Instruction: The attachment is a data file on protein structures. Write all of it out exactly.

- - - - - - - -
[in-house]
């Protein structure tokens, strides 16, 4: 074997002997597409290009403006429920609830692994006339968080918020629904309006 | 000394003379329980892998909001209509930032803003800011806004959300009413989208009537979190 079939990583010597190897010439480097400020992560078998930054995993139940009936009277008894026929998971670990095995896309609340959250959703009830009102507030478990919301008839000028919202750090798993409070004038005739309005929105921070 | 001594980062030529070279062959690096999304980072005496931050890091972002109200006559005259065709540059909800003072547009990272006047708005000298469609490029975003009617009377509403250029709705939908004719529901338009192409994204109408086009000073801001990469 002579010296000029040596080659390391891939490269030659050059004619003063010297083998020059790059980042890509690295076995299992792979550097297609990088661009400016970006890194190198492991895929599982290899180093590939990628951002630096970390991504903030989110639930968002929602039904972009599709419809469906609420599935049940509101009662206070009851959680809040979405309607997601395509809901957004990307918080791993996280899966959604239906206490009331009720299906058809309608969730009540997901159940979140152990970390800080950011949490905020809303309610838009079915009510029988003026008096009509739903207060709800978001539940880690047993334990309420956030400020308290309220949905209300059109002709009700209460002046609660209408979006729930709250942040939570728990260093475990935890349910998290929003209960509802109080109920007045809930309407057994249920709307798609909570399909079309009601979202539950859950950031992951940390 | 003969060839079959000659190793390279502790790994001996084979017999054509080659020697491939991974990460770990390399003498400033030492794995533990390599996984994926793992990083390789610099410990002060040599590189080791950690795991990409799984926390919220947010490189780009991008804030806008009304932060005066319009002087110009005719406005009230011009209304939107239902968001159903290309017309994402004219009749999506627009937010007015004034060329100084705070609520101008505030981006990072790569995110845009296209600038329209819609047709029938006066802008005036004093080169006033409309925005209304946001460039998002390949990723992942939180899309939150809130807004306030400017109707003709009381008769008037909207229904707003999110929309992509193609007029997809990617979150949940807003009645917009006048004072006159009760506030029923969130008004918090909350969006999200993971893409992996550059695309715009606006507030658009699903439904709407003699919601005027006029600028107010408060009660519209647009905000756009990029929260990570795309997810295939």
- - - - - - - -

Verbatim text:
[in-house]
């Protein structure tokens, strides 16, 4: 074997002997597409290009403006429920609830692994006339968080918020629904309006 | 000394003379329980892998909001209509930032803003800011806004959300009413989208009537979190 079939990583010597190897010439480097400020992560078998930054995993139940009936009277008894026929998971670990095995896309609340959250959703009830009102507030478990919301008839000028919202750090798993409070004038005739309005929105921070 | 001594980062030529070279062959690096999304980072005496931050890091972002109200006559005259065709540059909800003072547009990272006047708005000298469609490029975003009617009377509403250029709705939908004719529901338009192409994204109408086009000073801001990469 002579010296000029040596080659390391891939490269030659050059004619003063010297083998020059790059980042890509690295076995299992792979550097297609990088661009400016970006890194190198492991895929599982290899180093590939990628951002630096970390991504903030989110639930968002929602039904972009599709419809469906609420599935049940509101009662206070009851959680809040979405309607997601395509809901957004990307918080791993996280899966959604239906206490009331009720299906058809309608969730009540997901159940979140152990970390800080950011949490905020809303309610838009079915009510029988003026008096009509739903207060709800978001539940880690047993334990309420956030400020308290309220949905209300059109002709009700209460002046609660209408979006729930709250942040939570728990260093475990935890349910998290929003209960509802109080109920007045809930309407057994249920709307798609909570399909079309009601979202539950859950950031992951940390 | 003969060839079959000659190793390279502790790994001996084979017999054509080659020697491939991974990460770990390399003498400033030492794995533990390599996984994926793992990083390789610099410990002060040599590189080791950690795991990409799984926390919220947010490189780009991008804030806008009304932060005066319009002087110009005719406005009230011009209304939107239902968001159903290309017309994402004219009749999506627009937010007015004034060329100084705070609520101008505030981006990072790569995110845009296209600038329209819609047709029938006066802008005036004093080169006033409309925005209304946001460039998002390949990723992942939180899309939150809130807004306030400017109707003709009381008769008037909207229904707003999110929309992509193609007029997809990617979150949940807003009645917009006048004072006159009760506030029923969130008004918090909350969006999200993971893409992996550059695309715009606006507030658009699903439904709407003699919601005027006029600028107010408060009660519209647009905000756009990029929260990570795309997810295939």